The auditor of Forestry Tasmania’s (FT) environmental certification application has rejected the state’s Greens Leader’s comments about a delay in the process. Source: ABC New
Last month The Greens’ Kim Booth said the state owned forestry company’s failure to achieve Forest Stewardship Council (FSC) accreditation by February this year, is a sign of serious problems with its application. But in an email to ABC Rural, FSC auditor Robert Hrubes of SCS Global Services, said this assertion is an “unfounded inference”.
“It was never stated by me, the FSC, or FT that a certification decision was to be rendered in February,” he said. “Rather, it was stated (in December) that it was expected that the draft certification report would be conveyed to FT by February.
“The reason that the draft report issuance has been delayed has nothing to do with the prospects for FT achieving certification, nor is it attributable to FT in any way.
“It is attributable to my schedule and that of the other audit team members (all with many other professional obligations).”
Forestry Minister Paul Harriss said Mr Booth’s comments that delays suggest there is a serious indication of serious problems for Forestry Tasmania, are an attempt to sabotage the process.
“He is being scurrilous in the criticism and he’s wrong and he knows it, entirely unfounded,” he said.
“This is nothing less than a desperate attempt by Kim Booth to sabotage the whole process.”
Minister Harriss said he has not had direct contact with the SCS Global Services because it needs to be a process independent of government.
Tasmanian Greens Leader Kim Booth has defended his comments and fired back at Mr Harriss.
“That’s up to Mr Hrubes to make that comment, but Mr Harriss should be making public statements so that the public understand what’s happening to their forest and the certification process,” Mr Booth said.
“He has in fact created this uncertainty and the government has in being abusive to people who have made representations.
“I’m speaking on behalf of a large segment of the Tasmanian population as the leader of the Greens and a member of parliament about public forests.
“It’s up to the Minister to answer my questions not Mr Hrubes. If Forestry Tasmania, which recorded a $40 million loss last financial year, is successful in its bid for FSC accreditation, it will open up premium international markets for its woodchip exports.”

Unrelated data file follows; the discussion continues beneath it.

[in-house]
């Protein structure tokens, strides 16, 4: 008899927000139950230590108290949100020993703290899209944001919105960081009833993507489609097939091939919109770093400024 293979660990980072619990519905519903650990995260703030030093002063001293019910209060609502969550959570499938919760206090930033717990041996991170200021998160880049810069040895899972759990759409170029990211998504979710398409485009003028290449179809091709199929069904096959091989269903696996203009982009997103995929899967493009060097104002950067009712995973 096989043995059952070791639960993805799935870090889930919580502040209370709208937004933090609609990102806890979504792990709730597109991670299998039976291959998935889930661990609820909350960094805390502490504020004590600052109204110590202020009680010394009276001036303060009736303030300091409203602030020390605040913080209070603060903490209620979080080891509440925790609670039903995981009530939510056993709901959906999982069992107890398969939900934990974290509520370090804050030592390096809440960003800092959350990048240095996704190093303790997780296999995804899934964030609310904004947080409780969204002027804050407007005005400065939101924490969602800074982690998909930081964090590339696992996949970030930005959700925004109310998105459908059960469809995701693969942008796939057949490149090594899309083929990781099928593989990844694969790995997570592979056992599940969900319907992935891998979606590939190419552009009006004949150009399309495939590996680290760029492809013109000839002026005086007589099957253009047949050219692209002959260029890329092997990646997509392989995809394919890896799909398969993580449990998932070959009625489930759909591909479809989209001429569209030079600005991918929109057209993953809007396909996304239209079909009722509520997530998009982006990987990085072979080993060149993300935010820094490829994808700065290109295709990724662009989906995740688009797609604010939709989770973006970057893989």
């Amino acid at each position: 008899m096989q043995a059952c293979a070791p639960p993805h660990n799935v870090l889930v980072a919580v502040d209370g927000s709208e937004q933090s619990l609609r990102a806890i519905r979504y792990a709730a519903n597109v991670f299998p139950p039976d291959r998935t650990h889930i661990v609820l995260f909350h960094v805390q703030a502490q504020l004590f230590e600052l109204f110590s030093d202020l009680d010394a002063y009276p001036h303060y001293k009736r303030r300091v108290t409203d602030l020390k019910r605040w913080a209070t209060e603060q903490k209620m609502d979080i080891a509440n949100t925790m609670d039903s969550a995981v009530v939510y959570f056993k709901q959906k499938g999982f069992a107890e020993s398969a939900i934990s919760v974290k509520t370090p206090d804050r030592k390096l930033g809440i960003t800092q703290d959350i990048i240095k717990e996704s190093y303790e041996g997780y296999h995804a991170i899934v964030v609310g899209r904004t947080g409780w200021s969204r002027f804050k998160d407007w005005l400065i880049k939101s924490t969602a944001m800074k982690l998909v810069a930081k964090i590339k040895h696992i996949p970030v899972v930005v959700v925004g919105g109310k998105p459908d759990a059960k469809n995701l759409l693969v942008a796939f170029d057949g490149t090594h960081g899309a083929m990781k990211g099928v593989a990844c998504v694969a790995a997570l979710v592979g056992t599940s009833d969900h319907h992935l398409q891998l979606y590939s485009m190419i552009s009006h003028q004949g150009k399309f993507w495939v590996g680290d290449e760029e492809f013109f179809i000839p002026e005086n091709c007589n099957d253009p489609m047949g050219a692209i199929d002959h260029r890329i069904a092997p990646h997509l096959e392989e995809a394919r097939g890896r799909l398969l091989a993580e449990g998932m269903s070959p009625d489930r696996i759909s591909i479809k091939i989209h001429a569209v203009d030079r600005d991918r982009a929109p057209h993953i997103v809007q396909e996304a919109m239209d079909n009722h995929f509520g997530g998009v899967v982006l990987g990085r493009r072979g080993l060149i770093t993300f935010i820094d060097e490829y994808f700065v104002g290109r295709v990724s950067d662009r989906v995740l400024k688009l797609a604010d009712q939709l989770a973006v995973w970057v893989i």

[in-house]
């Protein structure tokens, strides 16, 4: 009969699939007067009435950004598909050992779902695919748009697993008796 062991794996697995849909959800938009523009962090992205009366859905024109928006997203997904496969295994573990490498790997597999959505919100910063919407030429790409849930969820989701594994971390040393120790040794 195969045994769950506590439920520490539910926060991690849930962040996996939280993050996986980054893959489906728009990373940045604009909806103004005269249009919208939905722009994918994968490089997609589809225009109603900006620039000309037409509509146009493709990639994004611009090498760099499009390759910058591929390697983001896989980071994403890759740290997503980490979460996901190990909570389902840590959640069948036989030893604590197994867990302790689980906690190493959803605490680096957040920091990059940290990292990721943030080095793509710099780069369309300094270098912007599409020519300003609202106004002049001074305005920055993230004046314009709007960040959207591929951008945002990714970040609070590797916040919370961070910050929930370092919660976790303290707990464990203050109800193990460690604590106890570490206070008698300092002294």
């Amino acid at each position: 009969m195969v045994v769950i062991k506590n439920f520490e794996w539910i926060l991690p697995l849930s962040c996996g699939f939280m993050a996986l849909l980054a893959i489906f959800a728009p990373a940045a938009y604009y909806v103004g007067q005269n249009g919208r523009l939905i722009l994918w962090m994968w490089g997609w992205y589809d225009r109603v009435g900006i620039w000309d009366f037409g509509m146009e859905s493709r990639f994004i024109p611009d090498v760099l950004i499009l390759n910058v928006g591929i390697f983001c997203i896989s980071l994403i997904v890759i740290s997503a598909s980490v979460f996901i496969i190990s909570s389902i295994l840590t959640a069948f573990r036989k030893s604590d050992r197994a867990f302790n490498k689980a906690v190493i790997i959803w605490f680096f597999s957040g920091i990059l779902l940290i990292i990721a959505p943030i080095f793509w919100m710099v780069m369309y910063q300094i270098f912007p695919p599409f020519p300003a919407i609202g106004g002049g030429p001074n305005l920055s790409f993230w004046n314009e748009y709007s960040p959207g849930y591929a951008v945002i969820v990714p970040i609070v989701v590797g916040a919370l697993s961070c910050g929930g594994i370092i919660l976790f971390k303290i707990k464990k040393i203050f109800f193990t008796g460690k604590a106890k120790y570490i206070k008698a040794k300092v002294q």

Forestry Tasmania’s General Manager of Forest Management Suzette Weeding said the delay is due to the complexity of the FSC certification process.
“Without commenting on politics, I’m not making any comment on the politics of the situation,” she said.
“The inference that it’s difficult and that’s the reason why it’s taking a longer period of time or that there are major issues and that’s the reason why the timeframe’s pushed out is incorrect.
“These processes take time.”
Mrs Weeding said a summary of the final certification report would be released to the public when it’s received, which is expected to be in June.
Forestry Tasmania received a draft certification report in April, from SCS Global Services, an organisation that audits forestry companies on behalf of the FSC.
In an email to ABC Rural, SCS Global Services auditor Robert Hrubes said Forestry Tasmania has been issued with findings of major non-conformities with FSC standards and will be required to correct these before certification.
“I have never conducted a FSC certification audit, in over 20 years of audit projects around the world, where no findings requiring corrective actions were issued,” Mr Hrubes said.
“So, again, there is nothing out of the ordinary or indicative of ‘serious problems’ that conveyance of the draft report has been delayed or that Findings were issued to FT, in response to which FT is now developing and implementing corrective actions.”
Mr Hrubes declined to provide the exact details of areas where Forestry Tasmania does not conform to FSC standards or its corrective actions.